How might they go about doing this? Keeping up to speed on developments (this is a fast-moving area) and ensuring that they’re on top of their clients’ main concerns is one approach, and the firm has invested in a global Brexit response team. Another is to think of all the possible outcomes to a particular Brexit-scenario and help clients plan for them. “It’s about making sure that clients are making informed choices on the options available,” said Peter Bevan, partner and global practice head of the Financial Regulation Group.

Opportunity or threat? Brexit and the legal sector

What benefits will Brexit bring to the UK's position in global trade?

What benefits will Brexit bring to the UK's position in global trade? Linklaters Graduates UK associate Samuel Coldicutt has the answers

Posted by Legal Cheek on Wednesday, 5 December 2018

Brexit is seen as a golden opportunity for the UK to regain its position in global trade and leverage its dealings with the US and China. Though international trade associate Samuel Coldicutt recognised that there were opportunities, he also thought they should be honestly compared with losses arising from leaving the EU. He explained:

“Even if we were to sign a trade agreement with everyone in the world apart from the EU, it still wouldn’t quite plug the gap for leaving. There are, however, countries willing to have free trade agreements with us and it’s likely that we’ll be more nimble than the EU in creating those agreements simply because we don’t have to manage a mandate for 28 countries and can be more selective about what we want.”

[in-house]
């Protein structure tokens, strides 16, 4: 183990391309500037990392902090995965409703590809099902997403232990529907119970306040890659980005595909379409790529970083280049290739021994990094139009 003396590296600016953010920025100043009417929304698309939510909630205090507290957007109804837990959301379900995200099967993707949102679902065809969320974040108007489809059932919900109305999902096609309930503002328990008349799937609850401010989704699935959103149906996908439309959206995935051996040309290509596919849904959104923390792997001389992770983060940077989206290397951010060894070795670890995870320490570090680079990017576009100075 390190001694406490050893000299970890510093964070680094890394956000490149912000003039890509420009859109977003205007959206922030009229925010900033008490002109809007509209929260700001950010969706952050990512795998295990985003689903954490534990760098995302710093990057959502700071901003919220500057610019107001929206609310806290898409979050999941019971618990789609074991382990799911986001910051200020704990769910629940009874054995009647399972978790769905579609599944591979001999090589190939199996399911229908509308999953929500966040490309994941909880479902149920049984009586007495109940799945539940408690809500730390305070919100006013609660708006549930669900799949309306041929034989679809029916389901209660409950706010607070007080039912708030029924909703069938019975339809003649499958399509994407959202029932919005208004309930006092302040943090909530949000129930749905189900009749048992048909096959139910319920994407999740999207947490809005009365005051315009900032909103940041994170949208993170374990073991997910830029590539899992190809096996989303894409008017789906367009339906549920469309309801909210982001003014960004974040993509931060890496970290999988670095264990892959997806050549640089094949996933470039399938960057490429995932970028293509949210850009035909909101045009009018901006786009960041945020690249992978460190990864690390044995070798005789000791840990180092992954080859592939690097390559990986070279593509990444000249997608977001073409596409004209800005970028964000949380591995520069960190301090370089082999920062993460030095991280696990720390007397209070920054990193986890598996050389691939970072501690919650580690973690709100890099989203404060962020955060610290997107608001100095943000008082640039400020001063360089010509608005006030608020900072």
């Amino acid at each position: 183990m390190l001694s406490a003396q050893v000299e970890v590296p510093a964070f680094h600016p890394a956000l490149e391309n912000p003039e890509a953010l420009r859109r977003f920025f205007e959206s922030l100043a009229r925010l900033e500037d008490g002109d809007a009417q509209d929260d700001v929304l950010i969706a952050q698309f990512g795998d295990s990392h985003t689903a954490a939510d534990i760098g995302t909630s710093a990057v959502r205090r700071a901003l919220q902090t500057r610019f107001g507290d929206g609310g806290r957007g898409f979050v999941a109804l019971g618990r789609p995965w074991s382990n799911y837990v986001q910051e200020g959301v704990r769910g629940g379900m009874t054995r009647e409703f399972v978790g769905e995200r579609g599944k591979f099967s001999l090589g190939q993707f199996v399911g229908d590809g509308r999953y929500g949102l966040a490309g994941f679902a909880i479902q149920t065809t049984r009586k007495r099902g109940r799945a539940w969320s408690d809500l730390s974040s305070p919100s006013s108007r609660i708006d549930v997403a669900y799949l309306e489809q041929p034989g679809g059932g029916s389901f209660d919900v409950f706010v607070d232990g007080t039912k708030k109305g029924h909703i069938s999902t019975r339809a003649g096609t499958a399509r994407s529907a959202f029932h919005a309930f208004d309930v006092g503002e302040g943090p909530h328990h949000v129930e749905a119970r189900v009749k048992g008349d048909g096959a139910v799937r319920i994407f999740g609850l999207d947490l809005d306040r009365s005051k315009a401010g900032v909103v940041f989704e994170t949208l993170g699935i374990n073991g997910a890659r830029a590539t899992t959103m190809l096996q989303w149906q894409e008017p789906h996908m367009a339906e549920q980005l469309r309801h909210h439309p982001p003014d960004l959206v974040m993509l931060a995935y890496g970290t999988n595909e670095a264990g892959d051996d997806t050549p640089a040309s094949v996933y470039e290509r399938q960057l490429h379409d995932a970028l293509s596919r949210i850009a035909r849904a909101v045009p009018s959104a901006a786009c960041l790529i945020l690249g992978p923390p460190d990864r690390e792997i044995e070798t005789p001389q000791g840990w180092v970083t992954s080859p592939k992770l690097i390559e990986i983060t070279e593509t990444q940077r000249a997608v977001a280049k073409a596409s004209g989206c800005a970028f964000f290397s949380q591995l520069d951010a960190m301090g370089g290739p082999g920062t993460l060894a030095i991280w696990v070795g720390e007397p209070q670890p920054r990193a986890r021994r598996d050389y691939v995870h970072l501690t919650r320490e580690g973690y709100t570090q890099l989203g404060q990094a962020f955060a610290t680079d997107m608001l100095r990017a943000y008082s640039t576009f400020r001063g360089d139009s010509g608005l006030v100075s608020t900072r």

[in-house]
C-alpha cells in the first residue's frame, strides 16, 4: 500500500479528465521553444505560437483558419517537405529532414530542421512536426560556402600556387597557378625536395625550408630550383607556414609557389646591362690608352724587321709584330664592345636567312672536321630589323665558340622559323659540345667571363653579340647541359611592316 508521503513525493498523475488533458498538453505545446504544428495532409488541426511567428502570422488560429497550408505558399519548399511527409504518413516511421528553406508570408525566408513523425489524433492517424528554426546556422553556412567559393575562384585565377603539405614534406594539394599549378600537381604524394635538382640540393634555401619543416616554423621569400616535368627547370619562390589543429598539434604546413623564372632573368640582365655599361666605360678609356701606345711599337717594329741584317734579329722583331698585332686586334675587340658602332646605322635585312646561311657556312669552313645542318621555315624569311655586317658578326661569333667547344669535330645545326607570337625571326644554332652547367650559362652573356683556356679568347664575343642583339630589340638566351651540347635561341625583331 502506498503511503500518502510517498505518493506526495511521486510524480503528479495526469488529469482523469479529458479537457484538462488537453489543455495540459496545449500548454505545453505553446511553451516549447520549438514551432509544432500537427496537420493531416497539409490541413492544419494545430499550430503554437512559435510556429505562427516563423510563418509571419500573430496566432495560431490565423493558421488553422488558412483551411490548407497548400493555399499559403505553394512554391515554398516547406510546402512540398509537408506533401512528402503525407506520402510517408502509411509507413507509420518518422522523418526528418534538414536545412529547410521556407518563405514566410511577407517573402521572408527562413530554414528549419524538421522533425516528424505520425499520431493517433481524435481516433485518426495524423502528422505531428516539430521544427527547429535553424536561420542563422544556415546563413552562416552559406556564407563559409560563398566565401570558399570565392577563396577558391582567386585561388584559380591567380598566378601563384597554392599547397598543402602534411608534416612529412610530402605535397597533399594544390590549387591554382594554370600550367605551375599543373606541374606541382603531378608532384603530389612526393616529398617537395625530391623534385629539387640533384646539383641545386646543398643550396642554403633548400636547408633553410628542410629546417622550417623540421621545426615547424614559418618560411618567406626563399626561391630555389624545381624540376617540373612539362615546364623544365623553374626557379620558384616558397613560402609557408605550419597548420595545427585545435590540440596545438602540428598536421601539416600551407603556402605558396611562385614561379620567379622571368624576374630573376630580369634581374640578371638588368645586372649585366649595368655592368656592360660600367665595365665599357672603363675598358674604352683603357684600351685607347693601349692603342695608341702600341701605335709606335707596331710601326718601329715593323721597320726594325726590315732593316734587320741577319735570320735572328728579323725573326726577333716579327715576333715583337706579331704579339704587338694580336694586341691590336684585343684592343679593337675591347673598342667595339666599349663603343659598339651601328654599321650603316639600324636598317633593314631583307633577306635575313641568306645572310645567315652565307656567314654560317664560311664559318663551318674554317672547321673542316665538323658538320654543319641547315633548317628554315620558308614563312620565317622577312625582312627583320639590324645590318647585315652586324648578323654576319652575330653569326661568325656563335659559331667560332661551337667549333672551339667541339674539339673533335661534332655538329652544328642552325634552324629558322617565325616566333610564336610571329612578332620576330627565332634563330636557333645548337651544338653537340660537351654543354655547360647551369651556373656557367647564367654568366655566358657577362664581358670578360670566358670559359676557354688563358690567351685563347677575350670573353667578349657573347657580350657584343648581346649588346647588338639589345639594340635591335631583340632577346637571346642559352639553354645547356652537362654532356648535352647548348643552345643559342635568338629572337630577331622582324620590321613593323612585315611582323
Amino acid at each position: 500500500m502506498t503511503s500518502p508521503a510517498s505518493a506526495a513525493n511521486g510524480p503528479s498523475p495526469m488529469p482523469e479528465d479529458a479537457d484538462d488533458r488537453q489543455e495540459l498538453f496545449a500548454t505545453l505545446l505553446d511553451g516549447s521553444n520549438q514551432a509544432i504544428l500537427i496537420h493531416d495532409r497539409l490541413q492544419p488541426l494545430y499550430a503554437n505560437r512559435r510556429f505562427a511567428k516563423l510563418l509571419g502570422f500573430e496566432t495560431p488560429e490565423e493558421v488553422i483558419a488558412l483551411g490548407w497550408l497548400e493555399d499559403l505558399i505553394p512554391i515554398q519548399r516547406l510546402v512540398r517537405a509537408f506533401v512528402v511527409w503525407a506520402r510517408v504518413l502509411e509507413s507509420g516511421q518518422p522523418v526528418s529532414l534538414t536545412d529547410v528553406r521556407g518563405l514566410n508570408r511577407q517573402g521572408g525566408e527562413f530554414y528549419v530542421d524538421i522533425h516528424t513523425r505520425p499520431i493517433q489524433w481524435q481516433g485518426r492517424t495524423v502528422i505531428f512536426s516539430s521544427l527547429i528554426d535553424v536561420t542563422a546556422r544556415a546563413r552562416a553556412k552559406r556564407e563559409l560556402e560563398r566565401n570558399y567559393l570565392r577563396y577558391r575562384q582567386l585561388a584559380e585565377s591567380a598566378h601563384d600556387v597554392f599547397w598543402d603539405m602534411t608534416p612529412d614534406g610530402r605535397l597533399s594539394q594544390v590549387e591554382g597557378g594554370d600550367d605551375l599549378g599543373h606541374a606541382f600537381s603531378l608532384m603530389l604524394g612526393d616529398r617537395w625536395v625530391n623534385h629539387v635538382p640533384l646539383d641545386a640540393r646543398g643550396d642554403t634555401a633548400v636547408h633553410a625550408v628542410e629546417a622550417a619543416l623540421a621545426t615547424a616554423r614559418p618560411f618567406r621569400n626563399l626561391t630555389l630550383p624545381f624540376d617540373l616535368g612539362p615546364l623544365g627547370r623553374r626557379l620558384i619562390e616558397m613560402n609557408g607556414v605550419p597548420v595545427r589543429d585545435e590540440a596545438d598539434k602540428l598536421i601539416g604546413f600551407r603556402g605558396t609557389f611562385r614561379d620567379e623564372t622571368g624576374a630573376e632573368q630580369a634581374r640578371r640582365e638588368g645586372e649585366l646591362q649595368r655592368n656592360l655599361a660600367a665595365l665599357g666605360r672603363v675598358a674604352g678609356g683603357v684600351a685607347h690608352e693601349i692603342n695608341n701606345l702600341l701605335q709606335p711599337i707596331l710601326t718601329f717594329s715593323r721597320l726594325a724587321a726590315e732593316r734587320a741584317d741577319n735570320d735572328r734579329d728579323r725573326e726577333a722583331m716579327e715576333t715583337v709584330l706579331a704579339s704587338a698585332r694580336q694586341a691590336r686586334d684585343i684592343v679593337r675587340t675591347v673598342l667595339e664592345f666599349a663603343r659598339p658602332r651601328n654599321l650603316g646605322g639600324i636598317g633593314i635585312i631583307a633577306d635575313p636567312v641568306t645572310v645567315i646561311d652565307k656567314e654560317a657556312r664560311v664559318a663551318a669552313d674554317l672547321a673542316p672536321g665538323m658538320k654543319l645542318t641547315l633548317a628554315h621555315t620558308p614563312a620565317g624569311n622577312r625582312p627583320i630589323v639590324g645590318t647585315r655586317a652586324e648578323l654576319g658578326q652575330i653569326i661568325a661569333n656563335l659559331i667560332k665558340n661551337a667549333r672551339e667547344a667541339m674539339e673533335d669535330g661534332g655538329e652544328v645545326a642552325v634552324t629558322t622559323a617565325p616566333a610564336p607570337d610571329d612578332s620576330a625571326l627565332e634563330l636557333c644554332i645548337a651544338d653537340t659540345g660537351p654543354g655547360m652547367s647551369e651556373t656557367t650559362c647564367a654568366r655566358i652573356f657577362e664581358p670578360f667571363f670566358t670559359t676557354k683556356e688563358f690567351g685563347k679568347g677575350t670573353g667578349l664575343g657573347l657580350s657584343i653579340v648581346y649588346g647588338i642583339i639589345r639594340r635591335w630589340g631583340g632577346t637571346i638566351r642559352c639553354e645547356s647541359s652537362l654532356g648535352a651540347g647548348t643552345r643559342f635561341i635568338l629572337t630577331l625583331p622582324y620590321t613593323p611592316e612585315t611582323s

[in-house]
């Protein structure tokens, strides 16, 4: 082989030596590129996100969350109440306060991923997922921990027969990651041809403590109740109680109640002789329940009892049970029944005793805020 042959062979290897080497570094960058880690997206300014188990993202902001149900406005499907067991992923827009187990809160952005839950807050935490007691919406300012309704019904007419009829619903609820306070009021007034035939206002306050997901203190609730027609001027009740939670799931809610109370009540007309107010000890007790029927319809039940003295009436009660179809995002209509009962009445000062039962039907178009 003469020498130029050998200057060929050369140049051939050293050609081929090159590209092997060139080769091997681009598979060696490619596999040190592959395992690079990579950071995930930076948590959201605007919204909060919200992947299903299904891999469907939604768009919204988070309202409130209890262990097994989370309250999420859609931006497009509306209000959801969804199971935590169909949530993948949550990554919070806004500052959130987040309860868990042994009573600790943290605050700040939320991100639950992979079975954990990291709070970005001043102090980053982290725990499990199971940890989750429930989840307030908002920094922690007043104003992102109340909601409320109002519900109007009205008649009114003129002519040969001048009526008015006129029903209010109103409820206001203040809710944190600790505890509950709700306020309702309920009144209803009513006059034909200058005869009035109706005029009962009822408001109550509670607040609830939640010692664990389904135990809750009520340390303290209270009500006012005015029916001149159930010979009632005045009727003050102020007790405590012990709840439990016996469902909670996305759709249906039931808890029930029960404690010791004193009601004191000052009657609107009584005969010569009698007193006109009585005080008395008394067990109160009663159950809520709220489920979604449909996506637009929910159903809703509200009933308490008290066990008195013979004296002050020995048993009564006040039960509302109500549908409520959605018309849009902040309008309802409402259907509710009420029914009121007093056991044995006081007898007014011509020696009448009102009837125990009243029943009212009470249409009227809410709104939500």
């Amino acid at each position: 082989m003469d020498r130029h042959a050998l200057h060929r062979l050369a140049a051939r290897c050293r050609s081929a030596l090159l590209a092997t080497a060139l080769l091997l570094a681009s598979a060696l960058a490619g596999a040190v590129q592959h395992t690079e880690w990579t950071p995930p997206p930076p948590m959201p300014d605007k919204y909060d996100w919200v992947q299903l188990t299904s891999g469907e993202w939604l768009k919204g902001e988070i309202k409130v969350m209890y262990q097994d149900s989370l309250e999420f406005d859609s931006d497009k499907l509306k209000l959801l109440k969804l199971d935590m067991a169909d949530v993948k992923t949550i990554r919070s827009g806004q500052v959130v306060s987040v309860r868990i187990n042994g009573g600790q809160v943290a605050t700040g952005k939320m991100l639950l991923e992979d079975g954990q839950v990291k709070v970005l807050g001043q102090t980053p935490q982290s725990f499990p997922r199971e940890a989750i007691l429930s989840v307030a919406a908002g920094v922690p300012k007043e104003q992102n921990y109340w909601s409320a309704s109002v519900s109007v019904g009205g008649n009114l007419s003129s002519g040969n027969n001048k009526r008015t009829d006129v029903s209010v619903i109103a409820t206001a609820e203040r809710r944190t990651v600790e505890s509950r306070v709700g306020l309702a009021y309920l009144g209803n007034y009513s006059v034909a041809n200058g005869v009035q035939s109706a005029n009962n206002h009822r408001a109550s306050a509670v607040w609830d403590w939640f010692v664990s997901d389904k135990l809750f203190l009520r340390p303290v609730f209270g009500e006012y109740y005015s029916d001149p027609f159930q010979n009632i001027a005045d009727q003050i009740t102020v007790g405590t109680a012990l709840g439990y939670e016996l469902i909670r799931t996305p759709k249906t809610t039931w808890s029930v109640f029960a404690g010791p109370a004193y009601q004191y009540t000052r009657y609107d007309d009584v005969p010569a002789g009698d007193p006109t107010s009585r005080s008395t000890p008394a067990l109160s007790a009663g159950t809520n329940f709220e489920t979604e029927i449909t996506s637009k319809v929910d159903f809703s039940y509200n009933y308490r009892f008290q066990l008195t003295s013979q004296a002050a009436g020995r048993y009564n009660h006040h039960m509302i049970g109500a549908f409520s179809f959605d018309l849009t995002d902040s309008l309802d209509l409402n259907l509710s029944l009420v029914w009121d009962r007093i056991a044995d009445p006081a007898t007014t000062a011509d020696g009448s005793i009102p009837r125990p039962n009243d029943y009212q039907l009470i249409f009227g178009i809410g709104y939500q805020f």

For Bevan, who advises the firm’s financial institution clients on their preparations for the EU withdrawal, “Brexit is a regulatory change programme”. He explained that, at the moment, the City of London is THE financier of European business, but post-Brexit when the regulation changes, we will need to find an alternative point of entry. This will involve incorporating a regulated financial institution into another EU country, but that’s only one element.

Linklaters partner Peter Bevan talks post-Brexit strategy and reveals why it's a good time to be a lawyer

Linklaters Graduates UK partner Peter Bevan talks post-Brexit strategy, revealing how the firm is preparing for the impact on London's financial services, and explains why it's a good time to be a lawyer

Posted by Legal Cheek on Tuesday, 8 January 2019

“What will that mean in terms of people and where they need to be located? In terms of systems and where they need to be built and operated? and in terms of capital and where it needs to be available and deployed?” questioned Bevan. Well, he went on to explain that clients the firm is working with in this sector are seeking to introduce an operating model (similar to today’s) to minimise disruption to the three areas he alluded to. The aim is to ensure clients “keep their people, systems and capital where they already are — which often is in London,” Bevan added.

Find out more about Linklaters